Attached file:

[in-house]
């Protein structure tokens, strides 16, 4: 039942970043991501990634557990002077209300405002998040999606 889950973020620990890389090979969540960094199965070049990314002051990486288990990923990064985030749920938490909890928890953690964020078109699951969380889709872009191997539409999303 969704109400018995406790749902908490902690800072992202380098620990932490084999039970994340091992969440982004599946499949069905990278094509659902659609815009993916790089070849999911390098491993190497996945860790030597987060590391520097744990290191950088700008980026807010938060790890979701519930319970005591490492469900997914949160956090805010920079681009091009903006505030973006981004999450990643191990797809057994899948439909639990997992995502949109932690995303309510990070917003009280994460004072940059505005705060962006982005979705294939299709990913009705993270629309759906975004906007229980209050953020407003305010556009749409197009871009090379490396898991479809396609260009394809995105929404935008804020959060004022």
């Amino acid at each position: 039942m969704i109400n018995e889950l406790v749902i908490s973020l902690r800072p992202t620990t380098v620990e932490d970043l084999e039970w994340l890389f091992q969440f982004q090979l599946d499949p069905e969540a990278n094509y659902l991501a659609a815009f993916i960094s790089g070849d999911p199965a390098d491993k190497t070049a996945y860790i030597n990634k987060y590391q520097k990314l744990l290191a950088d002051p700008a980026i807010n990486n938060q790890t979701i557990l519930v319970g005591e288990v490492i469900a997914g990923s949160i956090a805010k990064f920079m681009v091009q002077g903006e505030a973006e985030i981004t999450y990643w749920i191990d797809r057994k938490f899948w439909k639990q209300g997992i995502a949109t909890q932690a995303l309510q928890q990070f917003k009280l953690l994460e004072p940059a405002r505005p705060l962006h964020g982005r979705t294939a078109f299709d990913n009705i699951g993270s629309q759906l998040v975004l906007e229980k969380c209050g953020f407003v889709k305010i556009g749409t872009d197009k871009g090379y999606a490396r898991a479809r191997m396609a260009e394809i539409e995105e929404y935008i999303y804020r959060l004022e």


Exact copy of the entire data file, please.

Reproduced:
[in-house]
């Protein structure tokens, strides 16, 4: 039942970043991501990634557990002077209300405002998040999606 889950973020620990890389090979969540960094199965070049990314002051990486288990990923990064985030749920938490909890928890953690964020078109699951969380889709872009191997539409999303 969704109400018995406790749902908490902690800072992202380098620990932490084999039970994340091992969440982004599946499949069905990278094509659902659609815009993916790089070849999911390098491993190497996945860790030597987060590391520097744990290191950088700008980026807010938060790890979701519930319970005591490492469900997914949160956090805010920079681009091009903006505030973006981004999450990643191990797809057994899948439909639990997992995502949109932690995303309510990070917003009280994460004072940059505005705060962006982005979705294939299709990913009705993270629309759906975004906007229980209050953020407003305010556009749409197009871009090379490396898991479809396609260009394809995105929404935008804020959060004022």
């Amino acid at each position: 039942m969704i109400n018995e889950l406790v749902i908490s973020l902690r800072p992202t620990t380098v620990e932490d970043l084999e039970w994340l890389f091992q969440f982004q090979l599946d499949p069905e969540a990278n094509y659902l991501a659609a815009f993916i960094s790089g070849d999911p199965a390098d491993k190497t070049a996945y860790i030597n990634k987060y590391q520097k990314l744990l290191a950088d002051p700008a980026i807010n990486n938060q790890t979701i557990l519930v319970g005591e288990v490492i469900a997914g990923s949160i956090a805010k990064f920079m681009v091009q002077g903006e505030a973006e985030i981004t999450y990643w749920i191990d797809r057994k938490f899948w439909k639990q209300g997992i995502a949109t909890q932690a995303l309510q928890q990070f917003k009280l953690l994460e004072p940059a405002r505005p705060l962006h964020g982005r979705t294939a078109f299709d990913n009705i699951g993270s629309q759906l998040v975004l906007e229980k969380c209050g953020f407003v889709k305010i556009g749409t872009d197009k871009g090379y999606a490396r898991a479809r191997m396609a260009e394809i539409e995105e929404y935008i999303y804020r959060l004022e």